Alloy Workshop was formed two years ago this January as a partnership between licensed architect and contractor, Dan Zimmerman, and licensed contractor and carpenter, Zach Snider. In the past year, the firm has added a graphic design studio headed by Zimmerman’s wife, Serena Gruia, to the mix. The firm now has two architects (Zimmerman and 2007 UVA undergraduate in architecture, Andrew Daley), two carpenters (Snider and Gerald Soriano) and two graphic designers (Gruia and Wes Webb) on the team.
Alloy’s fresh and contemporary work—bold colors and statements on the graphics side and lots of industrial materials and salvaged wood on the design and build side—speaks for itself, as do their many admiring colleagues and clients, and we outline a lot of that work and those comments in the images and text that follows. But what makes Alloy so interesting to us, particularly over this past crummy financial year when a lot of us are happy just to have a roof over our heads and couldn’t care less if that roofline is gable or Dutch hip, is that the folks at Alloy aren’t just sitting in their aesthetically pleasing ivory tower (actually, it’s a very cool, semi-industrial space on E. Market Street), churning out pretty places and projects for the well-to-do. In fact, none of them does much sitting around at all (though we forced them to for this photo shoot). Individually and as a group they seem to be out and about everywhere, crossing design disciplines, blurring the lines between work and play and creating a new model of what it means to be a vibrant, productive member of our society.
To design and build: Alloy’s structural highlights of 2008 Zimmerman’s overhaul of a 230-year-old cabin in Winchester, Virginia was selected by Cottage Living magazine as one of the top 20 renovations of the year (it came in at No. 6).
When chatting with the Alloy folks about their latest projects, it’s never entirely clear where their professional lives end and their personal lives begin. Alloy’s monthly newsletter, A is for Alloy, gives just as much space and detail to such extracurriculars as their members’ band gigs and favorite new music as to their day job accomplishments. Snider plays bass for Straight Punch to the Crotch and Soriano plays upright bass for the Downbeat Project; four are avid skate boarders (Gruia, Snider, Webb and Zimmerman); one is a budding urban farmer and mobile chicken tractor designer (Soriano); another is a DJ (Webb, a.k.a., Western Front); two are IRWIN Ultimate Tradesman semifinalists (Snider and Zimmerman); and one is a Charlottesville Lady Arm Wrestling (CLAW) champion—that would be Gruia, a.k.a., Bridezilla. And when any one of them is on his or her respective stage, the others are there too, cheering in the audience. Soriano puts it much better than we could when he describes Alloy’s myriad pursuits and support of each other’s personal endeavors as “the next level of community.”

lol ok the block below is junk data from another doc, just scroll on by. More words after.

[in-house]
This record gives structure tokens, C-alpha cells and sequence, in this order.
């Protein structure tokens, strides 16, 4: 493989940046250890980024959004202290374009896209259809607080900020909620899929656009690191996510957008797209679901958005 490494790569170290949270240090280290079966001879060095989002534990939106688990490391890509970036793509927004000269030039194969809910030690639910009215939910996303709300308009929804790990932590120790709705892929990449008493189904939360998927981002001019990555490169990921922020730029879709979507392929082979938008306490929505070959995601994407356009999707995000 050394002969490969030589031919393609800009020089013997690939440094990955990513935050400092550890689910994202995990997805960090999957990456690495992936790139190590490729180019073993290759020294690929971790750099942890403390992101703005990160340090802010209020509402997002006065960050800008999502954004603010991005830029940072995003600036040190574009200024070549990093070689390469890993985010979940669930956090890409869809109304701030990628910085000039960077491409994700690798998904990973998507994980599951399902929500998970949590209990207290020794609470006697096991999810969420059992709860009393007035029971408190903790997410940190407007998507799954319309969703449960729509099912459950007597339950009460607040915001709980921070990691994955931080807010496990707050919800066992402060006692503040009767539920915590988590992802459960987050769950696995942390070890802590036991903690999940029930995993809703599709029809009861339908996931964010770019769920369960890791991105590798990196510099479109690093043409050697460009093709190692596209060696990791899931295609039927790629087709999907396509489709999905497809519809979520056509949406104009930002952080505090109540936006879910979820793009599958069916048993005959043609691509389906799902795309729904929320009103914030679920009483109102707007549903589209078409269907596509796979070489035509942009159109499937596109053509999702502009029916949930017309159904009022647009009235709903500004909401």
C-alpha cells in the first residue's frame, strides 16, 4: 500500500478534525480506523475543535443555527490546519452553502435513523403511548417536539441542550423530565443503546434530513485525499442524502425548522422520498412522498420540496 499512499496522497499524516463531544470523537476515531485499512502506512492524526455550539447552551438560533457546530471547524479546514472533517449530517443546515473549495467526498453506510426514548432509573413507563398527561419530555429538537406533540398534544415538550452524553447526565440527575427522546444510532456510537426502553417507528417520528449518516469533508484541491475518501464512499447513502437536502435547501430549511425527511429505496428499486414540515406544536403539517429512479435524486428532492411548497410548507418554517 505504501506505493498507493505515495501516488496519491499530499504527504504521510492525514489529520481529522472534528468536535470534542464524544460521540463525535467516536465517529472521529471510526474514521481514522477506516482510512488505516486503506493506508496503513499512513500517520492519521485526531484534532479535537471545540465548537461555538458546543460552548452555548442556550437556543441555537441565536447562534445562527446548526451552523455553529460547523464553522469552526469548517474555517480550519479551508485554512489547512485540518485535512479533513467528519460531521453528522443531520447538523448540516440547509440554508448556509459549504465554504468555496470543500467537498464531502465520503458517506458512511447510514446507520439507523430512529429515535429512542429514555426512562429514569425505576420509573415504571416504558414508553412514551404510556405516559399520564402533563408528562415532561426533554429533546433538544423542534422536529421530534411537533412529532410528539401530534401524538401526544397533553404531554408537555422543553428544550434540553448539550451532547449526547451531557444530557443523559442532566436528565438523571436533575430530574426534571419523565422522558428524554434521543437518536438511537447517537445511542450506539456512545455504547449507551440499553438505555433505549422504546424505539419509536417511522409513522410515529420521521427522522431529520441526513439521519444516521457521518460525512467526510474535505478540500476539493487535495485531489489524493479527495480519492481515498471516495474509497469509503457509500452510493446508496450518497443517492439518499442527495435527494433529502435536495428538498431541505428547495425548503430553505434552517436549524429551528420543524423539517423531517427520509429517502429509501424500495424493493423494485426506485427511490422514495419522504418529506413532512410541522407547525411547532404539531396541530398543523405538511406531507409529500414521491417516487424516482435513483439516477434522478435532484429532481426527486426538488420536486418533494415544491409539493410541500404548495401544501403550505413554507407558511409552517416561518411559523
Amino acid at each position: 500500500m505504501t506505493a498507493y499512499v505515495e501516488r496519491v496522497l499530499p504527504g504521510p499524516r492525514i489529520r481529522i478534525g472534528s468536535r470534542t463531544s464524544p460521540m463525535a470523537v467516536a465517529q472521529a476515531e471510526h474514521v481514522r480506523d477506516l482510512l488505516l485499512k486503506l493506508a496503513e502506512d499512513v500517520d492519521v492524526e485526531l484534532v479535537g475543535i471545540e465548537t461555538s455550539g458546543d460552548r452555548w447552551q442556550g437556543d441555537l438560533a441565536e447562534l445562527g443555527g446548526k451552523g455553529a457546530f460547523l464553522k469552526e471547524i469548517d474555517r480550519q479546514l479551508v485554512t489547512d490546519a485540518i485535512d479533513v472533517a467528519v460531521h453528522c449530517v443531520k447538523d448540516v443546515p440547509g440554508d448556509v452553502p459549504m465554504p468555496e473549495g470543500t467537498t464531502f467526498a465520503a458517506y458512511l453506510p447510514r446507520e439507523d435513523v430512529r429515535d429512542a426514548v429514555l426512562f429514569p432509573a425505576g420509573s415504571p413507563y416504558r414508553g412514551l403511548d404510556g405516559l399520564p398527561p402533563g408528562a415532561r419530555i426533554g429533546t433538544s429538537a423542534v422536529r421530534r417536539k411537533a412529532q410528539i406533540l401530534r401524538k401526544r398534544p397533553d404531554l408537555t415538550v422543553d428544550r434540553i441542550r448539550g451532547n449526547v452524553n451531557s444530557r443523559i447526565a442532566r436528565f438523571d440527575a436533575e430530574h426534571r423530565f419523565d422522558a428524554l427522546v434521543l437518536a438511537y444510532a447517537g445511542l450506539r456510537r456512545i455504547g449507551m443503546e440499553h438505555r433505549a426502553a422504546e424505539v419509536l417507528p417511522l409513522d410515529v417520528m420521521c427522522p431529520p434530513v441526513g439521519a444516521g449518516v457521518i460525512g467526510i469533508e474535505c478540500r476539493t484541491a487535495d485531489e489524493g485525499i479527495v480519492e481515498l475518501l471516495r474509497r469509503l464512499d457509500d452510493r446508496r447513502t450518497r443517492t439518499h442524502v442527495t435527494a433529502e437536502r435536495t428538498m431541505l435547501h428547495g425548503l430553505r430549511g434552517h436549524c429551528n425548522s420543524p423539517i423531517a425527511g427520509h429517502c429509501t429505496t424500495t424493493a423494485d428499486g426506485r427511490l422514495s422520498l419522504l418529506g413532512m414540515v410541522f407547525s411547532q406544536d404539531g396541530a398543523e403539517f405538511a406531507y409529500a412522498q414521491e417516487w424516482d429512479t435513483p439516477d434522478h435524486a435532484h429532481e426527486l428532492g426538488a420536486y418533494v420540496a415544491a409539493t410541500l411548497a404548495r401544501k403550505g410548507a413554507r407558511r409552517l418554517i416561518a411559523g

Like many of their Generation Y-ish peers, the folks of Alloy seem to have some kind of millennial optimism that keeps them energized and underpins a social consciousness that pervades their lifestyles both on the clock and off. Each of Alloy’s members is a ball of creative energy spinning around town leaving freshly designed stuff and good vibes in their wake. They are young, hip, passionate and humble too.
“What blows me away about Alloy,” says Charlottesville Community Design Center’s executive director, Jane Fisher, who has worked with Alloy on numerous design projects, both professional and volunteer, “is just how creative they are. There is this endless flow of cool things. They can do slightly trendy but also thoughtful, sustaining design.”
On top of that, Fisher says they’re a blast to work with.
“All of them have so much energy and a sense of playfulness and fun that you don’t find in a typical firm,” says Fisher. “When I heard about Serena pretending to have a baby in front of everyone as Bridezilla, I thought, well of course she did that. That’s so Serena.”
There may be a professional or life lesson in Alloy’s approach to company structure and community involvement. On the other hand, Alloy might just be an example of a specific group of go-getters who just happened to make magic when they got together.
The spirit of Dan and Zach
The best way to observe how all the unique Alloy elements come together is to visit them at their hub. Here’s the scene on a recent visit to Alloy’s offices: Indie music plays in the background while Gruia and Webb chat between their computers mere inches away about current projects for Big Jim’s Bar-B-Que and Retail Relay, and Zimmerman, Daley and Snider huddle over Snider’s iPhone to see the pics he’s just taken of a residential renovation project he and Soriano executed earlier that morning. The pic is of a media wall of custom built cabinetry designed by Zimmerman on a new Durock cement board wall—a material that typically is used as a base panel for tile or glass mosaics, but in this case has been used to create an industrial-looking finished surface. In the photo on his phone, Snider has circled one of the images with what looks like a fluorescent highlighter pen. “Is that a free app?” Gruia shouts across the room, which begins a lively discussion of how much they all love their iPhones.